Continuing the German theme of a day or two ago, I decided to feature another work that I like – literally a tale of love and death, or to give it its proper title, The Song of the Love and Death of Standard Bearer Christoph Rilke –
Die Weise von Liebe und Tod des Cornets Christoph Rilke
by Rainer Maria Rilke
This poem, composed in 1899, a story of war and its senseless waste, of the dreams and fleeting pleasures of vanishing youth, became a kind of bible for German soldiers travelling to the front in 1914. It is a true classic of German literature and almost certainly the most popular of Rilke’s works.
Right from the start it goes straight to the emotions with its picture of sagging courage and the intense longing for home::
‘Reiten, reiten, reiten, durch den Tag, durch die Nacht, durch den Tag …. und der Mut ist so müde geworden und die Sehnsucht so gross.’
[Ride, ride, ride, by day, by night, by day…. so weary our spirit, so great our longing.]
Eighteen-year-old Christoph Rilke von Langenau rides to war against the Ottoman Empire in the mid 17th century alongside a French marquis. As they cross harsh, dry terrain, they talk of their mothers and their sweethearts. They sit by watchfires and sing of their homelands. Language is no barrier because each and every man has a mother. The marquis takes a rose from inside his tunic and kisses it. When he and Langenau finally part to join their respective regiments, the marquis pulls off a petal and gives it to his young companion, who now ‘… lächelt traurig: ihn schützt eine fremde Frau.’ [smiles sadly: he is watched over by a foreign woman]
Langenau comes before the general, Count Spork, with a letter of recommendation and is appointed standard-bearer. The army rides out to engage the Turks, camps by the River Raba (a tributary of the Danube). Langenau begins writing a letter to his mother. They ride out again, find bodies, come to a castle, are welcomed by a fanfare and by barking dogs. The enemy is nearby.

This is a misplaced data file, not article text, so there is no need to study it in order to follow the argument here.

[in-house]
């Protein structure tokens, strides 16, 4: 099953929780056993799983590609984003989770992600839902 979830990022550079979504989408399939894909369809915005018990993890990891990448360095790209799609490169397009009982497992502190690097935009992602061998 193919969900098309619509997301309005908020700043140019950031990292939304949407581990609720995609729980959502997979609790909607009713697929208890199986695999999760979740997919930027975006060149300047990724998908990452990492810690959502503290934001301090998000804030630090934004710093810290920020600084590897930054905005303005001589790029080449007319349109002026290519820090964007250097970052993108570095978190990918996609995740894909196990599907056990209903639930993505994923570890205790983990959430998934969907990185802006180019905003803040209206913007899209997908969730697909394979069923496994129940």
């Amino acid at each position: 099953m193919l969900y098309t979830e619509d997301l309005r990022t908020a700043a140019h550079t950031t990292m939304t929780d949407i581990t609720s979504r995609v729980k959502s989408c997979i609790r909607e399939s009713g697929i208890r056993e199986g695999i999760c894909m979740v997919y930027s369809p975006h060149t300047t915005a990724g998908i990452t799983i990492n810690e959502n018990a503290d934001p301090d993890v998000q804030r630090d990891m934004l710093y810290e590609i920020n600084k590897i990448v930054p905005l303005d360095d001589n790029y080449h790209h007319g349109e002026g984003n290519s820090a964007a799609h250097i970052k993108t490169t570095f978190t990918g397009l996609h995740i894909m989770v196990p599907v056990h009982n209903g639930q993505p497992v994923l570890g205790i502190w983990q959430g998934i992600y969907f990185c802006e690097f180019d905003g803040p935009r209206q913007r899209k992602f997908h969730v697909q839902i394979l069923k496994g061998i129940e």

[page L – Langenau writes to his mother – ‘Be proud – I bear the flag, do not worry: I bear the flag, love me: I bear the flag …’]
[page R – They ride over a slain peasant, eyes wide open, no heaven reflects therein. Later … a village …huts … a castle … Listen! Clammer, clatter, baying dogs … neighing, hoofbeats and shouts.’]
(photo from my own copy of ‘Die Weise’)
They are able to rest. There is food, wine, dancing, women and a proper bed. Langenau endulges his youthful fantasies, but it is not always clear where the dream begins and reality ends. ‘Die Turmstube ist dunkel … Fast wie Kinder … drängen sie sich einander ein. Er fragt nicht “Dein gemahl?” Sie fragt nicht “Dein namen?” ‘ [The room in the tower is dark … they cling to one another like (fearful) children. He doesn’t ask about her husband, she doesn’t ask his name.]
[last page – In the castle, his tunic was burned, his letter too, and the rose petal of a foreign lady. – The following spring, one that came sadly and coldly, a courier from Baron Pirovano rode slowly into Langenau. There he left an old woman weeping.]
(photo from my own copy of ‘Die Weise’)
The remainder of the poem returns to the realities of war. The enemy attacks and fires the castle. Langenau seizes the flag and goes out to meet them, throws himself among them. He smiles – he imagines himself in a garden. – He is surrounded and cut down: ‘… die sechzehn runden Säbel, die auf ihn zuspringen, Strahl um Strahl, sind ein Fest. Eine lachende Wasserkunft.’ [the sixteen scimitars that rush towards him – flash upon flash – are a celebration – a fountain.]
I found it helpful in understanding the text to read up on the historical background. Without it, the character of the marquis and the reference to many languages are a little puzzling. In 1663, the Ottomans attacked Transylvania, part of the Habsburg Austrian Empire. Leopold I, the Holy Roman Emperor raised an army to oppose them. Even Louis XIV of France responded and a mish-mash of German, Hungarian, Croatian and French troops eventually drove the Grand Vizier’s army back.
Die Weise von Liebe und Tod is something of a fantasy of youth, one filled with metaphor, romantic ideas and sensual language. But it has realism too in its description of the desolate, war-torn countryside and in the build-up to the final battle.